Julie Rehmeyer

Julie Rehmeyer is an accomplished science and mathematics reporter with an evangelical drive to improve ordinary people's appreciation for the quantitative sciences. During her journalism career she has contributed pieces to Science News, Discover, Wired, New Scientist, Science, and Technology Review. Since 2007 she has written the popular math column in Science News, Math Trek, and since 2010 Wired's occasional math column, Equation. She holds a master's degree in mathematics from MIT and has taught math, science, philosophy, literature, and music at St. John's College. Her Science News article "Darwin: The reluctant mathematician" was included in the Best American Mathematics Writing 2010. She plans to spend January 2014 at SFI.

Alexandra Witze

Alexandra Witze is an award-winning science journalist with a national reputation for her elegant coverage of highly complex topics in the natural world. She began her career at Earth magazine and at the Dallas Morning News and later served as chief of Nature's Washington, D.C. bureau where she supervised the journal's news coverage. More recently she was a regular features contributor to Science News. She has returned to the staff at Nature as contributing correspondent. Alex has freelanced for such publications as The Economist, Science News, American Archaeology, New Scientist, Technology Review, and Sky & Telescope. She plans to spend February 2014 at SFI.

Sandra Blakeslee

Journalism Fellow

Sandra Blakeslee is a third-generation science reporter and a 45-year science correspondent for The New York Times. She began her career with the Times United Nations bureau and its city desk. In 1968 she joined the science desk as a staff reporter and three years later began writing on contract for the Times, reporting from Palo Alto, Bamenda (Cameroon), Paris (France), Los Angeles, and Santa Fe. In four-plus decades she has covered nearly every topic in science and in the 1980s began to specialize in neuroscience. She has authored or co-authored nine books, her most recent on the human microbiome and the deleterious effects of antibiotics on our health (with Martin Blaser at NYU). Since 1995 she and Times colleague George Johnson have hosted the Santa Fe Science Writing Workshop. She is spending November 2013 at SFI.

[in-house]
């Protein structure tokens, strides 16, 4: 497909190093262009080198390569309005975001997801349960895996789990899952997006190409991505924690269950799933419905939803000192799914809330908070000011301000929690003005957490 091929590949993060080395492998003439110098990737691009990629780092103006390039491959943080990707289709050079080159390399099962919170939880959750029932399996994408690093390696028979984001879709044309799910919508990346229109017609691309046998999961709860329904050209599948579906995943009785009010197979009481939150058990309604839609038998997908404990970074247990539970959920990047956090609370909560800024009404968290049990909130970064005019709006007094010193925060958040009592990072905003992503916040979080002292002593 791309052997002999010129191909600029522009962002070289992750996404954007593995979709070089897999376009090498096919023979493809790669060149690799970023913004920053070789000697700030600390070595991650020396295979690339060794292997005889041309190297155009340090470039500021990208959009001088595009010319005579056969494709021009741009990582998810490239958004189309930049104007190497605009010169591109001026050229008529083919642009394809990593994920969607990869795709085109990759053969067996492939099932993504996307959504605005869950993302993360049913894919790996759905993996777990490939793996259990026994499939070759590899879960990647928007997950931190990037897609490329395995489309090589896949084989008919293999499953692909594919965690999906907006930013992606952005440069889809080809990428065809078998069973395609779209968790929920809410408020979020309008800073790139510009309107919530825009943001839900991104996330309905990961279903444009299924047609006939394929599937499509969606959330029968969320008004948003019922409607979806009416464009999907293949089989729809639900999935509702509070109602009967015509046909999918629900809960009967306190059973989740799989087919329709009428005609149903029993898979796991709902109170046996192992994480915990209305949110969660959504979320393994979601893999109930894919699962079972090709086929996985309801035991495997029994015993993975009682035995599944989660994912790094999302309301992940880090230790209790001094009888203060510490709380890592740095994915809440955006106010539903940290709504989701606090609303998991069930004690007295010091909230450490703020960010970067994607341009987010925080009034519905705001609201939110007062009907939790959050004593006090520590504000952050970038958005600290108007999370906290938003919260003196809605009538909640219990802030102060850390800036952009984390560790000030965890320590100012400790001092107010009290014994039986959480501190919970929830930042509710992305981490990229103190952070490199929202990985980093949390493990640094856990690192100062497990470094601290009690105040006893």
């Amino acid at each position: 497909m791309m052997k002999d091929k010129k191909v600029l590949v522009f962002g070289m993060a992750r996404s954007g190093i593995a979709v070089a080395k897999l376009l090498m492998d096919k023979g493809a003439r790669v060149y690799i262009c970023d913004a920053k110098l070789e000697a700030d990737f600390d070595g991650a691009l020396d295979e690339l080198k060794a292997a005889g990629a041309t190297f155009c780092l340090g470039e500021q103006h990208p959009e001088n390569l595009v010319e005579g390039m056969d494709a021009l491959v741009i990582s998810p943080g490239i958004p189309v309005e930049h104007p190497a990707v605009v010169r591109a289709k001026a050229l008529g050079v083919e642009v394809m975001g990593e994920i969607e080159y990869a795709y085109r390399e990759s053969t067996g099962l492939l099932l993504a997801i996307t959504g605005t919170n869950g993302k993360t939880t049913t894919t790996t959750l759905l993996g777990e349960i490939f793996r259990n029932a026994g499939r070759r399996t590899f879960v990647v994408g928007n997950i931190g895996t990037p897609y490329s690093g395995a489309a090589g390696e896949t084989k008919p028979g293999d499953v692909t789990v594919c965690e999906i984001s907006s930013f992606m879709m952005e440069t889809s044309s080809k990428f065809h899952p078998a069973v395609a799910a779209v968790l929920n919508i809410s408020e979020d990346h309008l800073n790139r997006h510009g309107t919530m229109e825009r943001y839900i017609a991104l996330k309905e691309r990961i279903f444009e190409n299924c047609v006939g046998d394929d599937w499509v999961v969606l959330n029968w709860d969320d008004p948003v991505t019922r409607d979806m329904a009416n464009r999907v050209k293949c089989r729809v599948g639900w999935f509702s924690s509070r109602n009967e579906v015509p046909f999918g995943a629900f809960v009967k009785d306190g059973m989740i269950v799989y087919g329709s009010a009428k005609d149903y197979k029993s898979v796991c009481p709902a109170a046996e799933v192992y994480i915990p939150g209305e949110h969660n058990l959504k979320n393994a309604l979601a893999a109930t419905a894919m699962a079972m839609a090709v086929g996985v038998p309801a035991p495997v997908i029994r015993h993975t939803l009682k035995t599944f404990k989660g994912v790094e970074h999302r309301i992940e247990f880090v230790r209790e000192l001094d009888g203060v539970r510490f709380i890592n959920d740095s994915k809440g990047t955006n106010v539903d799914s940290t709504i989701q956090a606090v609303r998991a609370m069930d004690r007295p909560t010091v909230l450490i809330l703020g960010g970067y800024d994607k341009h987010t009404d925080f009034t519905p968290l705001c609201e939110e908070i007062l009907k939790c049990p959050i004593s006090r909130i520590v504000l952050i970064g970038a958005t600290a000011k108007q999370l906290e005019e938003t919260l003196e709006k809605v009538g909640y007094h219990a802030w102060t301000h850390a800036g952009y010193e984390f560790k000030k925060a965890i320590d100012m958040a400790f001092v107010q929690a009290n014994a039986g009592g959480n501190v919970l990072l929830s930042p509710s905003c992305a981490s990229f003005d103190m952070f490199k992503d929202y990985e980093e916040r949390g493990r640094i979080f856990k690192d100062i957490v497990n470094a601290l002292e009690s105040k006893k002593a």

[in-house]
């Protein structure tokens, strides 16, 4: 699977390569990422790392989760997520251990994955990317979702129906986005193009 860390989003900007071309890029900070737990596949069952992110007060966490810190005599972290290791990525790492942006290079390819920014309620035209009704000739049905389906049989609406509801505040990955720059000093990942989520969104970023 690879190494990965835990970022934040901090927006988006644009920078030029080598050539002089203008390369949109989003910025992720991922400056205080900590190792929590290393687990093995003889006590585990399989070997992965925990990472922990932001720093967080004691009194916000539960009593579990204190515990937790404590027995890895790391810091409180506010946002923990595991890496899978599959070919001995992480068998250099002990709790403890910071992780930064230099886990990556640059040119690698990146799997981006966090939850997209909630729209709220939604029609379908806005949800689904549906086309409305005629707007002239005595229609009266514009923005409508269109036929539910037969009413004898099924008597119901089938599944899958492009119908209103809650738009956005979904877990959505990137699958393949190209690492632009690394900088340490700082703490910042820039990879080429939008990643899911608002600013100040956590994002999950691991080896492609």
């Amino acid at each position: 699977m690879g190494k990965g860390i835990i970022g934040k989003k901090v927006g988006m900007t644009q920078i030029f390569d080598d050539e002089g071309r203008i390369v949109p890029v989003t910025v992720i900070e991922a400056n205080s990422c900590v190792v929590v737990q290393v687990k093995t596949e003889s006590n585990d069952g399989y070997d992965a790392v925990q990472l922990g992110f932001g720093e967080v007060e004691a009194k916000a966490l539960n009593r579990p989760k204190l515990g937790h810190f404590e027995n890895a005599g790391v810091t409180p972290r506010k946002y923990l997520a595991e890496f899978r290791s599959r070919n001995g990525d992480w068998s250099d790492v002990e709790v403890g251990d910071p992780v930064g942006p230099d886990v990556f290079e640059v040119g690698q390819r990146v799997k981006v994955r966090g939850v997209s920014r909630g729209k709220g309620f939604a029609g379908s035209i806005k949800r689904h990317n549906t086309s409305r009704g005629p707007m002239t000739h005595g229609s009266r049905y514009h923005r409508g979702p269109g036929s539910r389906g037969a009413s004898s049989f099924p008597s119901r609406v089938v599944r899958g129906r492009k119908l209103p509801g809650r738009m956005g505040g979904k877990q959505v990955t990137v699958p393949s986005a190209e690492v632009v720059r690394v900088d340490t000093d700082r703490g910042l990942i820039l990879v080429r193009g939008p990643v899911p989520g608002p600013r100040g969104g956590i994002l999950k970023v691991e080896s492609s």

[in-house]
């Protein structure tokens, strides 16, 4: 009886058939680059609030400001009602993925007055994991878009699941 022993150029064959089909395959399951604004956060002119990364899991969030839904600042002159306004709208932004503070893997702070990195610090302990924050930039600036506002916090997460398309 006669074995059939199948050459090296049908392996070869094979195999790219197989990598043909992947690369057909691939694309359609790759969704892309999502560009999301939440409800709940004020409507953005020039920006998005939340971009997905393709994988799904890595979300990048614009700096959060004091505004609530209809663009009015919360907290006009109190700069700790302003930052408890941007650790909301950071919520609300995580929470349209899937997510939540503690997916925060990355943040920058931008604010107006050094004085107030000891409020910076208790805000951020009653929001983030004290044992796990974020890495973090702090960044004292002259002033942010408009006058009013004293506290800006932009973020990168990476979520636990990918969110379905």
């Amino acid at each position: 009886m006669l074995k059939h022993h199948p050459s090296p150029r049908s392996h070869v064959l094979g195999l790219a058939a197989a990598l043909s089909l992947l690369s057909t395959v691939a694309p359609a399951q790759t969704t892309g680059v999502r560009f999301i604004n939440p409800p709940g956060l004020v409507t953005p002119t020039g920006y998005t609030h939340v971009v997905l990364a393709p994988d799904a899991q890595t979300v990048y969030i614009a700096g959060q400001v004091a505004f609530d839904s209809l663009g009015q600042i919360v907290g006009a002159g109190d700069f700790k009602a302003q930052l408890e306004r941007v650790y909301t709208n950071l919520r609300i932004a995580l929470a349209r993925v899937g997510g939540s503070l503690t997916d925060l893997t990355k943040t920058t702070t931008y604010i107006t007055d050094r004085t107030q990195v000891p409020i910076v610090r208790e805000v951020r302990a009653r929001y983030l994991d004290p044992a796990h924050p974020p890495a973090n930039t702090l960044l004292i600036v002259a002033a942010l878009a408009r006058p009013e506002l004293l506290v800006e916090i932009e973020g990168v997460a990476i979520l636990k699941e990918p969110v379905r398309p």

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Veronique Greenwood

Journalism Fellow

Veronique (Nikki) Greenwood’s well researched, nuanced science reporting spans a range of disciplines. She began her career reporting for the New Haven Advocate and went on to be an assistant editor at SEED magazine. She later served as a staff writer at Discover magazine, and during that time covered research at SFI. As a freelancer she has contributed to such publications as Discover, Scientific American, Popular Science, The New Yorker, TIME, and The Atlantic. She plans to spend May through June 2014 at SFI.